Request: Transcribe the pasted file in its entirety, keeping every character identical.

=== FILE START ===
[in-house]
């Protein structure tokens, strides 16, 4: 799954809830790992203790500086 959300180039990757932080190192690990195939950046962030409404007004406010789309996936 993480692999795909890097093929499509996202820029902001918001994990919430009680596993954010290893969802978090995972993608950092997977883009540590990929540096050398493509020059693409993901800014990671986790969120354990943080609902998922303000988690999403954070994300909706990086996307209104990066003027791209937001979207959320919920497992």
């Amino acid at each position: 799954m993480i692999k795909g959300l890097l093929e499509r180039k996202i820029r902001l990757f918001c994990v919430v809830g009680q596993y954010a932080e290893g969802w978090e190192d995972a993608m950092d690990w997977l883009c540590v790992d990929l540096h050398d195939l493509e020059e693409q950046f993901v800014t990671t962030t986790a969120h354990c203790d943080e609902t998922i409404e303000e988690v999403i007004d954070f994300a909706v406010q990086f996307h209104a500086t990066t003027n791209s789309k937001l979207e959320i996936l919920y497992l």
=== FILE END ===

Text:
[in-house]
């Protein structure tokens, strides 16, 4: 799954809830790992203790500086 959300180039990757932080190192690990195939950046962030409404007004406010789309996936 993480692999795909890097093929499509996202820029902001918001994990919430009680596993954010290893969802978090995972993608950092997977883009540590990929540096050398493509020059693409993901800014990671986790969120354990943080609902998922303000988690999403954070994300909706990086996307209104990066003027791209937001979207959320919920497992």
């Amino acid at each position: 799954m993480i692999k795909g959300l890097l093929e499509r180039k996202i820029r902001l990757f918001c994990v919430v809830g009680q596993y954010a932080e290893g969802w978090e190192d995972a993608m950092d690990w997977l883009c540590v790992d990929l540096h050398d195939l493509e020059e693409q950046f993901v800014t990671t962030t986790a969120h354990c203790d943080e609902t998922i409404e303000e988690v999403i007004d954070f994300a909706v406010q990086f996307h209104a500086t990066t003027n791209s789309k937001l979207e959320i996936l919920y497992l």